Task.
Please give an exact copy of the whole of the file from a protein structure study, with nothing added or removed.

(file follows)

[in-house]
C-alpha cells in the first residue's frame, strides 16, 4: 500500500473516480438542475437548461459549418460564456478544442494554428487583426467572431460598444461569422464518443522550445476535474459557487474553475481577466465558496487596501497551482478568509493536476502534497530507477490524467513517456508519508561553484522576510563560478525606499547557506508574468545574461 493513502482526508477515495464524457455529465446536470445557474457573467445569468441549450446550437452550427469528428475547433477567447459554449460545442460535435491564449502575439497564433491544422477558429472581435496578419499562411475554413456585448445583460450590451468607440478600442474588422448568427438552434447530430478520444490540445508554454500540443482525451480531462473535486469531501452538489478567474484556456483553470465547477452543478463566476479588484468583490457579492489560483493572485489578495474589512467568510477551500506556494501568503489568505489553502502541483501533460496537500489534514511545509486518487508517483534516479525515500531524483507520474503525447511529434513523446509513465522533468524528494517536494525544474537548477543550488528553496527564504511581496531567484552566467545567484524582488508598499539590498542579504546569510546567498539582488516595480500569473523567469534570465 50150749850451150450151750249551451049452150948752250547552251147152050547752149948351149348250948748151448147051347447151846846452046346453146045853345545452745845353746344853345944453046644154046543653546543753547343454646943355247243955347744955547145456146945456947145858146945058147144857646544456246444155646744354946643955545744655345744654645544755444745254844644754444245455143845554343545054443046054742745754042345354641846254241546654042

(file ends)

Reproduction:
[in-house]
C-alpha cells in the first residue's frame, strides 16, 4: 500500500473516480438542475437548461459549418460564456478544442494554428487583426467572431460598444461569422464518443522550445476535474459557487474553475481577466465558496487596501497551482478568509493536476502534497530507477490524467513517456508519508561553484522576510563560478525606499547557506508574468545574461 493513502482526508477515495464524457455529465446536470445557474457573467445569468441549450446550437452550427469528428475547433477567447459554449460545442460535435491564449502575439497564433491544422477558429472581435496578419499562411475554413456585448445583460450590451468607440478600442474588422448568427438552434447530430478520444490540445508554454500540443482525451480531462473535486469531501452538489478567474484556456483553470465547477452543478463566476479588484468583490457579492489560483493572485489578495474589512467568510477551500506556494501568503489568505489553502502541483501533460496537500489534514511545509486518487508517483534516479525515500531524483507520474503525447511529434513523446509513465522533468524528494517536494525544474537548477543550488528553496527564504511581496531567484552566467545567484524582488508598499539590498542579504546569510546567498539582488516595480500569473523567469534570465 50150749850451150450151750249551451049452150948752250547552251147152050547752149948351149348250948748151448147051347447151846846452046346453146045853345545452745845353746344853345944453046644154046543653546543753547343454646943355247243955347744955547145456146945456947145858146945058147144857646544456246444155646744354946643955545744655345744654645544755444745254844644754444245455143845554343545054443046054742745754042345354641846254241546654042